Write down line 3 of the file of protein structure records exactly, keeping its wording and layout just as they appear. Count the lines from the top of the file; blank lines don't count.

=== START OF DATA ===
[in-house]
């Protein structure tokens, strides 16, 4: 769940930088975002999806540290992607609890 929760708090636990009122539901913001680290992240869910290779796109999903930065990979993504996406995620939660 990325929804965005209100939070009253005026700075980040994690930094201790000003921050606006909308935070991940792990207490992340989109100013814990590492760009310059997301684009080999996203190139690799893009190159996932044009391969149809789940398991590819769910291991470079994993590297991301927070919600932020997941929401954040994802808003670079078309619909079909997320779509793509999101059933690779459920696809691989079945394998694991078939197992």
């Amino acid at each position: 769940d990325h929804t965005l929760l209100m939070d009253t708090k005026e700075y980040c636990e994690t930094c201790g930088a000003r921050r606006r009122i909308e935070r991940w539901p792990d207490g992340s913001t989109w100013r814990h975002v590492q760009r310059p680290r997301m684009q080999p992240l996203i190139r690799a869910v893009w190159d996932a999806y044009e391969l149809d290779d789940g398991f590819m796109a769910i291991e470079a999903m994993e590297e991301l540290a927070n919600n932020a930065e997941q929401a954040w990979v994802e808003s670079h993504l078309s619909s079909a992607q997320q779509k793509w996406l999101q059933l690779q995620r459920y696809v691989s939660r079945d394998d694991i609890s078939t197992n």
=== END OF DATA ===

């Amino acid at each position: 769940d990325h929804t965005l929760l209100m939070d009253t708090k005026e700075y980040c636990e994690t930094c201790g930088a000003r921050r606006r009122i909308e935070r991940w539901p792990d207490g992340s913001t989109w100013r814990h975002v590492q760009r310059p680290r997301m684009q080999p992240l996203i190139r690799a869910v893009w190159d996932a999806y044009e391969l149809d290779d789940g398991f590819m796109a769910i291991e470079a999903m994993e590297e991301l540290a927070n919600n932020a930065e997941q929401a954040w990979v994802e808003s670079h993504l078309s619909s079909a992607q997320q779509k793509w996406l999101q059933l690779q995620r459920y696809v691989s939660r079945d394998d694991i609890s078939t197992n």